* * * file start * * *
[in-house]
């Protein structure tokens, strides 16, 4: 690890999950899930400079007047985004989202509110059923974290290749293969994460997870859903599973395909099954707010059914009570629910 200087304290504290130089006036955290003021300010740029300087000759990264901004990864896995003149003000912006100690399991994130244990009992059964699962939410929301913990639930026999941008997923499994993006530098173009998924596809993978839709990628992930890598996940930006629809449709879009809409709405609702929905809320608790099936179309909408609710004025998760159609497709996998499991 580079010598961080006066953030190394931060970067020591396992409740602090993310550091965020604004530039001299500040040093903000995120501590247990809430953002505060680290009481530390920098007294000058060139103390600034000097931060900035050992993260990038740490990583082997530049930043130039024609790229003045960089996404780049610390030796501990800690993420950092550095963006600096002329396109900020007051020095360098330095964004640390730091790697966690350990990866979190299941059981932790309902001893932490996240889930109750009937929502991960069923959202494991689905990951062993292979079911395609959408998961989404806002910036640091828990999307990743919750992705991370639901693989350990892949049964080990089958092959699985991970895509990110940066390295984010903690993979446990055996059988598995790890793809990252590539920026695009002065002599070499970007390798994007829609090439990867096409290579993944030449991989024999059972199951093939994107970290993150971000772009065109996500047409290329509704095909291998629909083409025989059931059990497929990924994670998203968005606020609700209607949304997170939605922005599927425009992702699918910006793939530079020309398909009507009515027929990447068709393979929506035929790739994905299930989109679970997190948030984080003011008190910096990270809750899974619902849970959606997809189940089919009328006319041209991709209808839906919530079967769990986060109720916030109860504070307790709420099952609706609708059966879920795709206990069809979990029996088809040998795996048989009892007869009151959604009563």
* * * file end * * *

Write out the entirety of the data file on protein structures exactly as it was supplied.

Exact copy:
[in-house]
């Protein structure tokens, strides 16, 4: 690890999950899930400079007047985004989202509110059923974290290749293969994460997870859903599973395909099954707010059914009570629910 200087304290504290130089006036955290003021300010740029300087000759990264901004990864896995003149003000912006100690399991994130244990009992059964699962939410929301913990639930026999941008997923499994993006530098173009998924596809993978839709990628992930890598996940930006629809449709879009809409709405609702929905809320608790099936179309909408609710004025998760159609497709996998499991 580079010598961080006066953030190394931060970067020591396992409740602090993310550091965020604004530039001299500040040093903000995120501590247990809430953002505060680290009481530390920098007294000058060139103390600034000097931060900035050992993260990038740490990583082997530049930043130039024609790229003045960089996404780049610390030796501990800690993420950092550095963006600096002329396109900020007051020095360098330095964004640390730091790697966690350990990866979190299941059981932790309902001893932490996240889930109750009937929502991960069923959202494991689905990951062993292979079911395609959408998961989404806002910036640091828990999307990743919750992705991370639901693989350990892949049964080990089958092959699985991970895509990110940066390295984010903690993979446990055996059988598995790890793809990252590539920026695009002065002599070499970007390798994007829609090439990867096409290579993944030449991989024999059972199951093939994107970290993150971000772009065109996500047409290329509704095909291998629909083409025989059931059990497929990924994670998203968005606020609700209607949304997170939605922005599927425009992702699918910006793939530079020309398909009507009515027929990447068709393979929506035929790739994905299930989109679970997190948030984080003011008190910096990270809750899974619902849970959606997809189940089919009328006319041209991709209808839906919530079967769990986060109720916030109860504070307790709420099952609706609708059966879920795709206990069809979990029996088809040998795996048989009892007869009151959604009563």